The Church In The Wilderness

As I begin the process of planting a church, I have had several conversations with people seeking a different way for church to work. They have had painful experiences that pushed them out the doors of many churches and seeking faith answers elsewhere.

My heart broke as I heard one person share their inability to feel comfortable in a church that won’t allow them to wear jeans and a t-shirt. They felt judged and insecure.

Another shared their fear of not understanding traditions. They said, “I wasn’t raised in the church. So, if I walked into a church that had a lot of rituals that I didn’t understand, I would most likely leave.”

Finally, there was one person who shared their heartache because they walked into an older congregation and got cold, blank stares. Nobody said hello, but when they didn’t take communion right, it shifted to people ridiculing and making sounds of disgust. They didn’t know they weren’t supposed to take the bread back to their seat. A simple mistake for someone who was raised in a different faith tradition and didn’t experience communion.

All these issues might not seem big to some of you, but for me, it’s huge!

There are a large amount of struggles in the Church, which is to be expected as humans lead and direct it. However, many of the struggles could be avoided if people would think beyond their own wants and comfort to provide a safe and welcoming worship experience.

This doesn’t necessarily mean traditions or rituals have to disappear, but perhaps there has to be a point where people recognize there are others who don’t understand and need explanation. Not everyone was raised in the church, or perhaps in a particular denomination, so they need grace.

For many churches, there are groups of people who have control of certain parts in the congregation. There are individuals who will complain, leave, withhold money, etc. due to their control issues. It is unfair to the church as a whole, but it also causes an interesting dilemma, mainly around their idea of God’s authority in the church.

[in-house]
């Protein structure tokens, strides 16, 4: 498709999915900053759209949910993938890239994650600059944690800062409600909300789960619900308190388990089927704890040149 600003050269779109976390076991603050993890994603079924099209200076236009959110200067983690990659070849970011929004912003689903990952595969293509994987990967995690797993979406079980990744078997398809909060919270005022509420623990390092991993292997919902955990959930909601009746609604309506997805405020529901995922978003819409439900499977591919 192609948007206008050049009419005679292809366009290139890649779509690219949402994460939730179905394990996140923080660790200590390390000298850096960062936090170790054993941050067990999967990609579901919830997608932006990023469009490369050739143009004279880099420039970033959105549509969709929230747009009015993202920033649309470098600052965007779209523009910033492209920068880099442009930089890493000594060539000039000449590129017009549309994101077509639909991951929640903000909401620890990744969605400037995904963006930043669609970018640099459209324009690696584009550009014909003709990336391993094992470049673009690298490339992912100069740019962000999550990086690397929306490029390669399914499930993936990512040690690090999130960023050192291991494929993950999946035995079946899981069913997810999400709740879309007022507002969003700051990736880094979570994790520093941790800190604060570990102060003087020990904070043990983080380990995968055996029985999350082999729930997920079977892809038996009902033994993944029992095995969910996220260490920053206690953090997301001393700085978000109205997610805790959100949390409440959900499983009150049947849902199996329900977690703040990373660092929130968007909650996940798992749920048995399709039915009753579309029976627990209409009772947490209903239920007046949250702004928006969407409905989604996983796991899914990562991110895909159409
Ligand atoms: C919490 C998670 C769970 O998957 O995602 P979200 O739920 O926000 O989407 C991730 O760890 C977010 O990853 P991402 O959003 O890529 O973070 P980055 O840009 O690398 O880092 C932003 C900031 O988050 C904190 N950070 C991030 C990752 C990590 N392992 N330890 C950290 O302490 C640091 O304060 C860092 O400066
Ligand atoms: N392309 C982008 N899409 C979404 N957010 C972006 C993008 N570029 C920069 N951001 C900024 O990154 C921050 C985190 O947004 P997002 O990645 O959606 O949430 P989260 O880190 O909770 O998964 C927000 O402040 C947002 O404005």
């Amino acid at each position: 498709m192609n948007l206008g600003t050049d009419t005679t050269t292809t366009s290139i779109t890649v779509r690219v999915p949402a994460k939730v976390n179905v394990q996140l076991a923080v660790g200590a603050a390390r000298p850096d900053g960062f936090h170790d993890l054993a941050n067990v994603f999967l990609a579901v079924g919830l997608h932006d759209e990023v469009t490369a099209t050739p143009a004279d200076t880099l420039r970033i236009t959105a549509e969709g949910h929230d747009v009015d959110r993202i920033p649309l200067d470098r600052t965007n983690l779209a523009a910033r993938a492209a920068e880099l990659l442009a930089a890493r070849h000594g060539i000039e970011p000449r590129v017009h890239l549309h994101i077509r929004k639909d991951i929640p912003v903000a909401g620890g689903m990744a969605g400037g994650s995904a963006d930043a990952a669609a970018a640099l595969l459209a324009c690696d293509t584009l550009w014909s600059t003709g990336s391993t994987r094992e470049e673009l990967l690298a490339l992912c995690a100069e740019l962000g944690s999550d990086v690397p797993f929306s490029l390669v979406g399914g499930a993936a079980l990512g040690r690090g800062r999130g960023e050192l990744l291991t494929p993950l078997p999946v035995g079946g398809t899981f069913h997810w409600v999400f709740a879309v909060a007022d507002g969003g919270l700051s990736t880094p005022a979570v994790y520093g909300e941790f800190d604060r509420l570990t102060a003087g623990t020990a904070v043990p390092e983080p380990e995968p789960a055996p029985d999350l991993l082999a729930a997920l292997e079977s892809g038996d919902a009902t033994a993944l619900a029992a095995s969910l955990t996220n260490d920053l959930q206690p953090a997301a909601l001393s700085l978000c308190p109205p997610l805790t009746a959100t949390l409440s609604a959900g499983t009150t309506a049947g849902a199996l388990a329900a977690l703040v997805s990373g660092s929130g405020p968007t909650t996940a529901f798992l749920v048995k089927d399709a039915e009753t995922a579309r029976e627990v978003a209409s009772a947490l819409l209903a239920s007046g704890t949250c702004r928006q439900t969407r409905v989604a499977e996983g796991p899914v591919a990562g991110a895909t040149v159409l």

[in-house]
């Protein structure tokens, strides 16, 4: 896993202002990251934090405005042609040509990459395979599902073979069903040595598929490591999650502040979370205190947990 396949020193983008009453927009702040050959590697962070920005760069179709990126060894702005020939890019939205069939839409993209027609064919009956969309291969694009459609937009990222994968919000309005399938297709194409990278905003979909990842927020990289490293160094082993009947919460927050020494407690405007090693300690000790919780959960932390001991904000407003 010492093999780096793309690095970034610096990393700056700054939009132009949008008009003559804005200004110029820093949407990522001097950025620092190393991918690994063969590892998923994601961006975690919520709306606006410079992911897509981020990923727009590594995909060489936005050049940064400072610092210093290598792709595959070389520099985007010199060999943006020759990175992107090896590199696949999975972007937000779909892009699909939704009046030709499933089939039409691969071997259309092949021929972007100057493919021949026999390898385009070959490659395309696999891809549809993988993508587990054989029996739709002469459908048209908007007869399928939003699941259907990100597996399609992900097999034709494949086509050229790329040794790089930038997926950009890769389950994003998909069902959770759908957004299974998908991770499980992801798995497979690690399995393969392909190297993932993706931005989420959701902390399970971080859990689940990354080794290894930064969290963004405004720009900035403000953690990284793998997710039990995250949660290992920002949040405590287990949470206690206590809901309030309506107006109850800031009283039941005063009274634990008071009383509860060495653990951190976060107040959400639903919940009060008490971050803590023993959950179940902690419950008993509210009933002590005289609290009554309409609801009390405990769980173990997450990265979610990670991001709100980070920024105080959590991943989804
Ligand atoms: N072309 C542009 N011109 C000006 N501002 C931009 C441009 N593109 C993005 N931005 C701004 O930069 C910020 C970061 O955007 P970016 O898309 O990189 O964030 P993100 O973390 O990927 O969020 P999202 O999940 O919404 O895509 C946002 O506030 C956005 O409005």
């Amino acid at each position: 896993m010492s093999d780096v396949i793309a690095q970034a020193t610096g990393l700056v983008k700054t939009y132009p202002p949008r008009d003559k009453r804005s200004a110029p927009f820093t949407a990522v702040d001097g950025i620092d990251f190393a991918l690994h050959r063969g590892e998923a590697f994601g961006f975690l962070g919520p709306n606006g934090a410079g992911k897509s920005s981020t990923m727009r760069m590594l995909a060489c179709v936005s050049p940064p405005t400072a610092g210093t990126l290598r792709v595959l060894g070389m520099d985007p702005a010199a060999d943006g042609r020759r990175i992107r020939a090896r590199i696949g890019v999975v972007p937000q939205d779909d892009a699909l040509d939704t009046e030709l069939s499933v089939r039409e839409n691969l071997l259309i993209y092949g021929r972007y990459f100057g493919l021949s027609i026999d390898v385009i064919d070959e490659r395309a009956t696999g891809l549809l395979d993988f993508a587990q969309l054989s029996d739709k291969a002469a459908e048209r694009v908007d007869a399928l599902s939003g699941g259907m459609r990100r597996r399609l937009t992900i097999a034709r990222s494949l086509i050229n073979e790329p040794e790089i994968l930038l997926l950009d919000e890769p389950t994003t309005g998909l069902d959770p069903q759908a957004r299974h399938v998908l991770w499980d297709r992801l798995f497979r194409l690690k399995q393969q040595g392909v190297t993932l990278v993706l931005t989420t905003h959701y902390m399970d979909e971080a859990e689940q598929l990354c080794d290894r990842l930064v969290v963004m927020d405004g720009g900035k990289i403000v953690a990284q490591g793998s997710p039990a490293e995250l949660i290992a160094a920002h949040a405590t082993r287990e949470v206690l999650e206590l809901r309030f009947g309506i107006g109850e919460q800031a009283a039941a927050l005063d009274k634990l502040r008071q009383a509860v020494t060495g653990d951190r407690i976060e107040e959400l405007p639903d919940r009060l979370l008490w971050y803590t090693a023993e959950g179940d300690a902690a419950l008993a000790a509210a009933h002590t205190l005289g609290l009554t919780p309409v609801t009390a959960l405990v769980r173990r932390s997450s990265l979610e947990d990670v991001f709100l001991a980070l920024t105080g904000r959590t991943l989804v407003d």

I’ve come to wonder if, the churches who are not growing, have become like the Israelites in the desert. Have they allowed themselves to get to a point, where they have turned their back on what God originally planned for them, in order to pursue their own desires?

When a church becomes stagnant, there has to be an internal analysis of what has kept them from growing and going forward.

Perhaps, the churches the few people I mentioned earlier attended, have become so focused on their own comfort, that they have forgotten their role in reaching those on the outside of their doors?

They are wandering in the wilderness, and they might have people who believe their church can be more, but unfortunately they have to sit in the wilderness too.

The interesting thing God said to the Israelites as they walked in the desert was they would be there until a generation passed on.

This is not a commentary on the older generation, but a commentary on the people who have a stranglehold on the finances or church programs. These people could be young or old. They are mainly the people who are dragging the church down and causing the issues and, most likely, they don’t care as long they are getting what they want.

Until those people are addressed and challenged to reconsider their position or step out of their roles, then the church they attend will wander.

God wants the Church to reach the promised land. There might be some left out in the desert, but the hope is, there will be a group walking into the place God has prepared for them.

May we be the Church to the broken world. May church leaders be bold enough to stand up to those who are causing them to wander. May the congregation be strong enough to address issues with their leadership. May we see the Church enter into the promised land as they serve for the glory of God.

Peace and blessings friends.

QUESTION: How can you be a part of leading the local church out of the desert?

 

 

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